Of the fully 10 people who have ever been prosecuted for naming the victim, nine were not even fined, but were merely ordered to pay £624 plus costs, while the tenth’s combination of that, a nominal fine, and a victim surcharge of a whopping £15, came to a grand total of not much more than £1600.

At the time of writing, the action against the website for contempt of court has been due “within weeks” in the way that Iran has been “two years away from a nuclear bomb” for well over 10 times that long.

That football clubs have considered signing Evans can only mean that the Probation Service regards him as posing as near as it is permitted to say to no risk whatever. The powers that be pay more attention than that to some people who have been acquitted, or never charged, or even never arrested.

Or are we seriously expected to believe that a Probation Officer might ever have been deputed to follow Evans and his teammates around the country as a kind of valet, a footballers’ footman, not so much Falstaff’s page as Prince Hal’s, undoubtedly fetching the drinks, quite conceivably cleaning the boots, and not unimaginably arranging the “birds”? There you are, then.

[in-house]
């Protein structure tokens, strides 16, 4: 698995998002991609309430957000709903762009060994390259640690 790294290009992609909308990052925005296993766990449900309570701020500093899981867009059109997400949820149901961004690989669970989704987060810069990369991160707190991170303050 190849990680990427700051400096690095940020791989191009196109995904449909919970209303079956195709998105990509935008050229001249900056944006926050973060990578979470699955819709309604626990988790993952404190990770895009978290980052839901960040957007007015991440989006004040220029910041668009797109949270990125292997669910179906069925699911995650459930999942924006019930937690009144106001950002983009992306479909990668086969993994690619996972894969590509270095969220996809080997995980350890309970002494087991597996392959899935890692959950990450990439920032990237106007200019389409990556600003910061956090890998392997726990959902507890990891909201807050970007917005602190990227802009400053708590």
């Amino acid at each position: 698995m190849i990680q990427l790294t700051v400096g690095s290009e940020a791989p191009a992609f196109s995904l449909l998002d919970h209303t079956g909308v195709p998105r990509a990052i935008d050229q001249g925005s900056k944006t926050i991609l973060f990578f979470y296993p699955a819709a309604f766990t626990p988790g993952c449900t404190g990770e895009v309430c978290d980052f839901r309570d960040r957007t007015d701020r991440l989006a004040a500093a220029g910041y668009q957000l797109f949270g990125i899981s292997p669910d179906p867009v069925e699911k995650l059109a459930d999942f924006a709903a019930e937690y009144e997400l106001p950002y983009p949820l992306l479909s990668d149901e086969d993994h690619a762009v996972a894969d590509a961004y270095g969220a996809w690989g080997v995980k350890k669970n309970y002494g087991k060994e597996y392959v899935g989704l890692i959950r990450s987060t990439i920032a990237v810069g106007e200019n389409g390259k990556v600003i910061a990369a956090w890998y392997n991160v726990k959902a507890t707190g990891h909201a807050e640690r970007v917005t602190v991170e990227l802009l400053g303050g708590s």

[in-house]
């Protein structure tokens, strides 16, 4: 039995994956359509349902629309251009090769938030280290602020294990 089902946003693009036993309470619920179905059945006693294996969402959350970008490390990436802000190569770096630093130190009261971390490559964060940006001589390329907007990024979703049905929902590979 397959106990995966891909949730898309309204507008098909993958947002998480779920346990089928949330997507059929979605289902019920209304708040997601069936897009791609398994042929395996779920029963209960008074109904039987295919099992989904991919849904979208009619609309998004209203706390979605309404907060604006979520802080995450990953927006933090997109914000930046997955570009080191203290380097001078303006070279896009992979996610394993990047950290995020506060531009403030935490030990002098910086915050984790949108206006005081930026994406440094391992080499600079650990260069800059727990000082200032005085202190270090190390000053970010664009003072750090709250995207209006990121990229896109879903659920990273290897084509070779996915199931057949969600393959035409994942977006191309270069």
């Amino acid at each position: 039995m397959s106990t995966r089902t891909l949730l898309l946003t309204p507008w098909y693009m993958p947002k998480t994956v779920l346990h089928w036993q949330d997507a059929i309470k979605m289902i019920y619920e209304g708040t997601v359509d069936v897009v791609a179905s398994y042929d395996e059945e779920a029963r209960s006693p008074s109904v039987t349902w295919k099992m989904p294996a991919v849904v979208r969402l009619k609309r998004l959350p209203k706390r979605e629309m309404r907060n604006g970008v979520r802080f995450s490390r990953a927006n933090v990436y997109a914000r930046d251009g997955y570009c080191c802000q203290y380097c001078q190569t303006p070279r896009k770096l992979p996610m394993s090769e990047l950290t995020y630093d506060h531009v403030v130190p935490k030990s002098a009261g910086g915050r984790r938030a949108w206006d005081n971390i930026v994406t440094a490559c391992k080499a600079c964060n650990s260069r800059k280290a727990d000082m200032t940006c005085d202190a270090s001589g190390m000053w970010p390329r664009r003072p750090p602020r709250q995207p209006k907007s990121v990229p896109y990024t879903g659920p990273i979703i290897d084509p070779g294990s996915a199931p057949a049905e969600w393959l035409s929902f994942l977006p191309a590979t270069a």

Evans maintains his innocence and is appealing, as is anyone’s right. Whichever way that goes, with any luck his case will almost certainly place others like it, with no forensic evidence but with non-consent presupposed under Harman’s Law, in a category similar to that of foxhunting: rarely brought before the courts, even then mostly privately by a charity that happened to be as rich as Croesus (although what would fulfil the role of the RSPCA here?), hardly ever resulting in a conviction, and subject to sentences all the way down to absolute discharge.

The Parole Board, the Criminal Cases Review Commission and the Probation Service manifestly want that to happen. As is the view of the Police and the Crown Prosecution Service where hunting is concerned, they have better things to do than chase after people who, leaving aside whether or not their actions were unpleasant or just plain weird, had had the misfortune to be criminalised as politically distasteful by the weirdo Blair Government that feels far longer ago than it was.